How to set amplifier gains – What is clipping? – Smoke!!

What is amplifier clipping?

Clipping at its root is distortion. It occurs when an amplifier is overdriven and attempts to deliver an output voltage or current beyond its capability. Like the guy at the gym trying to squat 10 plates. It is important in car audio to avoid because we want to have all of our components in the signal path optimized to prevent the onset of distortion. Clipping has disastrous consequences for our speakers.

clipping audio signal

Here is what a clipping and non clipping audio signal look like on an oscilloscope

Why is this important?

Amplifier clipping comes into play into two places in our audio system, our speaker level amplifier and our pre-amp level amplifier. This is hugely important when we set the gains of our amplifier. We want to match the maximum output of the pre-amp level to the maximum speaker output of the amplifier. This ensures the best audio quality from both the radio and the amplifier.

speaker-outputs-and-rca-preamp-ouputs

Clipping is important to understand because it has a direct impact on how we set our gains

What does clipping look like?

Audio signal are a series of waves, these waves have perfectly formed tops and bottoms. Clipping causes the wave to no longer have a perfectly formed top or bottom. To show you what this looks like we will use a 30 Hertz test tone recorded at 0db and connect an oscilloscope to the speaker output of our radio. To see clipping we need to increase the volume to exceed the output capabilities of the amplifier by raising the volume.

distortion blows speakers

Distortion does nothing other than destroy car audio equipment

Here we have a nice clean top with a descending arc, and now you will the top of the wave get cut and that is amplifier clipping or better known as distortion. The byproduct of distortion is heat and that has lovely effects on our speaker voicecoils.

testing audio signals

Perfectly formed sine wave uniform top and descending arc, the way an audio signal should look like

Are some radios better than others?

We’ll take it a step further, depending on the quality of the radio or amplifier you may have clipping at different frequencies, a 1 kHz test tone may play fine, but a 30 Hz test tone will clip at the same volume level. Add in the fact that some radios have EQ’s and that creates additional issues.

pioneer avh-4200nex double din radio

Here we tested the AVH-4200NEX both the speaker outputs and the line level rca outputs

To demonstrate this we’ll show a couple of examples utilizing the AVH-4200NEX double DIN radio. Make sure to check out our review here.

Review on the Pioneer AVH-4200NEX Double DIN Radio

We’ll start with setting the EQ to powerful and take some measurements.

AVH-4200NEX Equalizer setting

Here we set the EQ to powerful before we begin out testing of the internal amplifier

We begin our test with the internal pre-amplifier and test using a 30 Hz, 60 Hz, and a 100 Hz test tone to see if our radio can maintain the same volume setting on all three test tones. We have gone ahead and hooked up our oscilloscope to the front RCA output leads and begin playing our 30 Hz test tone.

Frequency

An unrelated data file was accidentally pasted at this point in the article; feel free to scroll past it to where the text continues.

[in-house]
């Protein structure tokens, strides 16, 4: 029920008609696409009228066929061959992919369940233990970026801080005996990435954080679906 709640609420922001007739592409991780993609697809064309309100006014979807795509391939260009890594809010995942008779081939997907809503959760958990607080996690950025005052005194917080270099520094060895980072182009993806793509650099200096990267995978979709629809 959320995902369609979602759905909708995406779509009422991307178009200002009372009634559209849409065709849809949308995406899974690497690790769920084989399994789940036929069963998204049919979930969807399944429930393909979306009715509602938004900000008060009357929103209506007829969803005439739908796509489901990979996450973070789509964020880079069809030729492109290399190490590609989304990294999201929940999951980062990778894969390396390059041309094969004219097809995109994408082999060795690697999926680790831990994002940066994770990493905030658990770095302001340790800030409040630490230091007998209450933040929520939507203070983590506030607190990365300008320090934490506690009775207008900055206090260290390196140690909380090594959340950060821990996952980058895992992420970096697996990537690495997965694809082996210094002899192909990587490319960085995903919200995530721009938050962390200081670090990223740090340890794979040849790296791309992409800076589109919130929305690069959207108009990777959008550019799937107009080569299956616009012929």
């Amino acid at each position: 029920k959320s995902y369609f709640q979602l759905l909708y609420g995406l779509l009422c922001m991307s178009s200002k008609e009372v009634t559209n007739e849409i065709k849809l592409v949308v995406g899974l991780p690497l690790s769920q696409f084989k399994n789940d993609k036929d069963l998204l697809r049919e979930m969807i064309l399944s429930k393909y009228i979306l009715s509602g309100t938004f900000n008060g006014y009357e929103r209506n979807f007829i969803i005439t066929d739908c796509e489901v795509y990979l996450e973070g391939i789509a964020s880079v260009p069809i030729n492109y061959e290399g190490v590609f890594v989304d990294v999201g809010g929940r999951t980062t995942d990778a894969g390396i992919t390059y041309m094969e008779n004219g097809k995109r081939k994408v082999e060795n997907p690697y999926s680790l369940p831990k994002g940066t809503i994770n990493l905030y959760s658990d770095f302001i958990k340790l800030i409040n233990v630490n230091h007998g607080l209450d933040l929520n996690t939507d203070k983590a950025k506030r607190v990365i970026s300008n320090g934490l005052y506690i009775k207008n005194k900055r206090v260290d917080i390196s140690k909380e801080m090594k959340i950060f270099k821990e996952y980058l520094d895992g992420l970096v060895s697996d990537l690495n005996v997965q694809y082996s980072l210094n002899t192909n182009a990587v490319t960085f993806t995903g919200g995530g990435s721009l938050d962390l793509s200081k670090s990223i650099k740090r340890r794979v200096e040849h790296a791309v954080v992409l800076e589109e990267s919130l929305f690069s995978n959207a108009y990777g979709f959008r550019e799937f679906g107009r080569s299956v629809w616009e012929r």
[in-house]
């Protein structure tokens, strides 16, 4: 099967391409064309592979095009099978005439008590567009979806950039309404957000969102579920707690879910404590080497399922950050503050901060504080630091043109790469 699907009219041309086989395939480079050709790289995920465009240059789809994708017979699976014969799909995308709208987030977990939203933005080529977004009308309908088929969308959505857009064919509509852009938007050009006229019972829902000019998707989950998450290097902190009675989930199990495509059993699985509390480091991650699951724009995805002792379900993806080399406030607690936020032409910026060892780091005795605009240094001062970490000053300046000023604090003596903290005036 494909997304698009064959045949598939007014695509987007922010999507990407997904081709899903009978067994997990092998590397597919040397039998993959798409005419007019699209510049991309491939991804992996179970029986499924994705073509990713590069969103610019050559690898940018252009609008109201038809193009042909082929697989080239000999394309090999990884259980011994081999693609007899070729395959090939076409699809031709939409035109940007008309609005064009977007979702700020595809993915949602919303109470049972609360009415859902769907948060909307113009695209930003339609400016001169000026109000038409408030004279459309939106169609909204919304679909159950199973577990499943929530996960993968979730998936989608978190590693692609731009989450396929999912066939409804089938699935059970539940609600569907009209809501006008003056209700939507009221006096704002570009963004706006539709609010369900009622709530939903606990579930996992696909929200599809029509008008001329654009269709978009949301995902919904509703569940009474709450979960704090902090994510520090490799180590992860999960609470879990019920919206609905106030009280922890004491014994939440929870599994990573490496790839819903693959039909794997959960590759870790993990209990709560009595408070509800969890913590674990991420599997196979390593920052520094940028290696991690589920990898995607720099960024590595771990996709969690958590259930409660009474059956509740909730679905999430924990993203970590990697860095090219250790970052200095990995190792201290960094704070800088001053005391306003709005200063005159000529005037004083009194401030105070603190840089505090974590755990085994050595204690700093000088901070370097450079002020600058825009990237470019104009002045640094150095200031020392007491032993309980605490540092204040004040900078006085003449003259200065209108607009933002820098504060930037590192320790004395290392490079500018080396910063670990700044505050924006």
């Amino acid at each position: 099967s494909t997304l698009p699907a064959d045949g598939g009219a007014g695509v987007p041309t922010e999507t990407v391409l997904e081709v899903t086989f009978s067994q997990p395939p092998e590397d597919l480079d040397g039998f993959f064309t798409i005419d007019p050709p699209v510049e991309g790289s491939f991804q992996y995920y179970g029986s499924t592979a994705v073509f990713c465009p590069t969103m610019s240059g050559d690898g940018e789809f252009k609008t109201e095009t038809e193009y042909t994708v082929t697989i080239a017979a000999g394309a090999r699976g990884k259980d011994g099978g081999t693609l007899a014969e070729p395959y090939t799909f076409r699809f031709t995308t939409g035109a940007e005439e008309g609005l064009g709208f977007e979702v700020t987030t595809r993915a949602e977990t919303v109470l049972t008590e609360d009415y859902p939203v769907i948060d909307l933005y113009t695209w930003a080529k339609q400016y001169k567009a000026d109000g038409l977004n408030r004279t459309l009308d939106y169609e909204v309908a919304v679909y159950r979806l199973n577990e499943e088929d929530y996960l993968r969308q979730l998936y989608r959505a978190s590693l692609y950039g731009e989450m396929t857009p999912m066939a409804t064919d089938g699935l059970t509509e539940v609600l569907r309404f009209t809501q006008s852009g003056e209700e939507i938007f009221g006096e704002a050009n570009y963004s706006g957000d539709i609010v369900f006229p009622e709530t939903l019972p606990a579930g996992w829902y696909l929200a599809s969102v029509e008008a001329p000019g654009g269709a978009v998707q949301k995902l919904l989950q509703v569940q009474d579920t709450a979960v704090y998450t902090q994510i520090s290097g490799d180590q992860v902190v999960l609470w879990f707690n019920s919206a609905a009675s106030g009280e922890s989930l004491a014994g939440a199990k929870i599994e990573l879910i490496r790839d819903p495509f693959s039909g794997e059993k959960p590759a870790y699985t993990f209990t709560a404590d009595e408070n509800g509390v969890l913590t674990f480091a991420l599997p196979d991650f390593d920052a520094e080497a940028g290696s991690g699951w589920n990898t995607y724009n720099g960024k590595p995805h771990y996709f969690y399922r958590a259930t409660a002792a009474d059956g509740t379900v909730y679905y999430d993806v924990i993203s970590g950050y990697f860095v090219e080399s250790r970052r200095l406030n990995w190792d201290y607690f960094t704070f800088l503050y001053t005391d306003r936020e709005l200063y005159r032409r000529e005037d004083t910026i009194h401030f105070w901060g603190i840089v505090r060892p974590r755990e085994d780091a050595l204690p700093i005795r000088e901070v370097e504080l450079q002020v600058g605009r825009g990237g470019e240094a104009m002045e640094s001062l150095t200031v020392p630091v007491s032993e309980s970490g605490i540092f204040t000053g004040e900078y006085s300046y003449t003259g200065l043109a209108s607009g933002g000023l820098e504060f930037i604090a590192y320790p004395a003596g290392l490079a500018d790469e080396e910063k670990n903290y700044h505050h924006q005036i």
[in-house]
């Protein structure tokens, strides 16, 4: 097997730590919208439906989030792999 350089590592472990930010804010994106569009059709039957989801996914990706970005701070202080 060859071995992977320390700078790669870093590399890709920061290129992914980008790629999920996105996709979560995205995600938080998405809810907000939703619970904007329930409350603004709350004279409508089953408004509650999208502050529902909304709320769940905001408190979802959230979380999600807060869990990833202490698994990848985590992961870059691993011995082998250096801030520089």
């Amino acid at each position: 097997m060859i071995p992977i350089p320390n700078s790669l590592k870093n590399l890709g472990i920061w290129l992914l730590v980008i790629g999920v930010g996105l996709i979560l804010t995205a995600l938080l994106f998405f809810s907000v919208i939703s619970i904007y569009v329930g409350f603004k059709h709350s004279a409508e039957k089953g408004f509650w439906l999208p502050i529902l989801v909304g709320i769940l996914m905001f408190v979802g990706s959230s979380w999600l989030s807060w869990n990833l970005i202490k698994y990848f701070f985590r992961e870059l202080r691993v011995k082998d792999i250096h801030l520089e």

No clipping

Slight Clipping

Excessive

30 Hz

38

39

40

60 Hz

36

37

38

100 Hz

34

35

37

Based on that test you can see that the internal pre-amplifier is pretty clean until the last 10% of the volume range. Mind you we took this test with only a single RCA connected with a very short lead.

Now we’ll show you the how changing the EQ curve has a direct effect on pre-amplifier clipping. We set the EQ to flat and begin all of our measurements.

AVH-4200NEX Flat Equalizer setting

Here we set the EQ to flat before we begin out testing of the internal amplifier

 

Frequency

No Clipping

Slight Clipping

Excessive

30 Hz

38

39

40

60 Hz

38

39

40

100 Hz

38

39

40

What does clipping sound like?

Here in our examples you can actually hear when the amplifier clips, it make an almost rattling or slapping sound.

How do I use this to set gain?

To set gain we set the radio to volume 38, this is the maximum clean output of the radio. Volume 38 will also be the volume level that we would never exceed when playing music. Next we connect the RCA’s to the amplifier and turn the amp gain all the way down. We connect the oscilloscope to the speaker outputs of the amp and increase the gain until our wave begins to clip.  Our gain is perfectly set!

setting the amplifier gain

Here we set the gain without clipping the output signal.

In this video we used an inexpensive $89 oscilloscope the DSO Nano, if you are into car audio and electronics this is a must have. Click in the description below for more info and where to get one.

That’s it on what is clipping and how to set your gains. Be sure to check out all the latest car audio and car video gear at http://www.qualitymobilevideo.com If you enjoyed this video click that like button and leave any comments below and don’t forget to subscribe to out youtube channel. We have included a series of 0db test tones so that you can test and set your equipment.

2 Responses

  1. Alan says:

    My name is alan I want my new purchase to be perfect and car stereo places won’t do the proper set up 40cwr 12 sub 122 single box and kicker amp 600.1 600 rams amp the box is500rms want help on on Long Island New York I’m afraid a mistake might happen

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